[German New Testament]. Das Newe Testament deutsch.
Translated by Martin Luther.
Wittenberg: Melchior Lotther, [December] 1522.
The Protestant Reformation introduced one of the most creative and controversial periods of printed Bible illustration. Martin Luther (1483–1546) made especially effective use of vernacular translations enriched with woodcuts, beginning with his first translation of the German New Testament, published in September 1522. For that edition he employed Lucas Cranach the Elder (1472–1553), one of the leading artists of the German Renaissance, to supply a rich program of woodcuts, including twenty-one full-page illustrations of the Apocalypse.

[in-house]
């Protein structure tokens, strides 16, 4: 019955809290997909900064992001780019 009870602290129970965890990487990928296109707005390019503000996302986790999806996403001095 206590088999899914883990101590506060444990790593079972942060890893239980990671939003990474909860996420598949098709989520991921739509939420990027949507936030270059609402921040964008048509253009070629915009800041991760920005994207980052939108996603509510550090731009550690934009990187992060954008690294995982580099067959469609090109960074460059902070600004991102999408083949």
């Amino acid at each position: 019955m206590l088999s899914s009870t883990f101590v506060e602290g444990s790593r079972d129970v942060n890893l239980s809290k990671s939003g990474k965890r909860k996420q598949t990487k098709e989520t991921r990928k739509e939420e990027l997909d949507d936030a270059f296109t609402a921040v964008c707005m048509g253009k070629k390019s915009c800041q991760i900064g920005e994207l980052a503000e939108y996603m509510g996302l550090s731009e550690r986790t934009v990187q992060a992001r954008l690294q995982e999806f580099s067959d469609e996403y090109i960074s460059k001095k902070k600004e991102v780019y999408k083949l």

Exhibited is Luther’s “December Testament,” which was published with the same set of woodcuts three months after the first edition of 1522. The exhibited illustration of the Harlot of Babylon (Revelation 17–18) is an altered version of the woodblock that Cranach had used to illustrate the September edition. In the earlier printing, the woodcut had a clear Protestant agenda, as Cranach emphasized the harlot’s identification with the alleged corruption of the Catholic Church by placing the triple tiara of the papacy upon her head. However, after warnings that this symbolism was too controversial, the book was reprinted with the papal tiara removed from this image.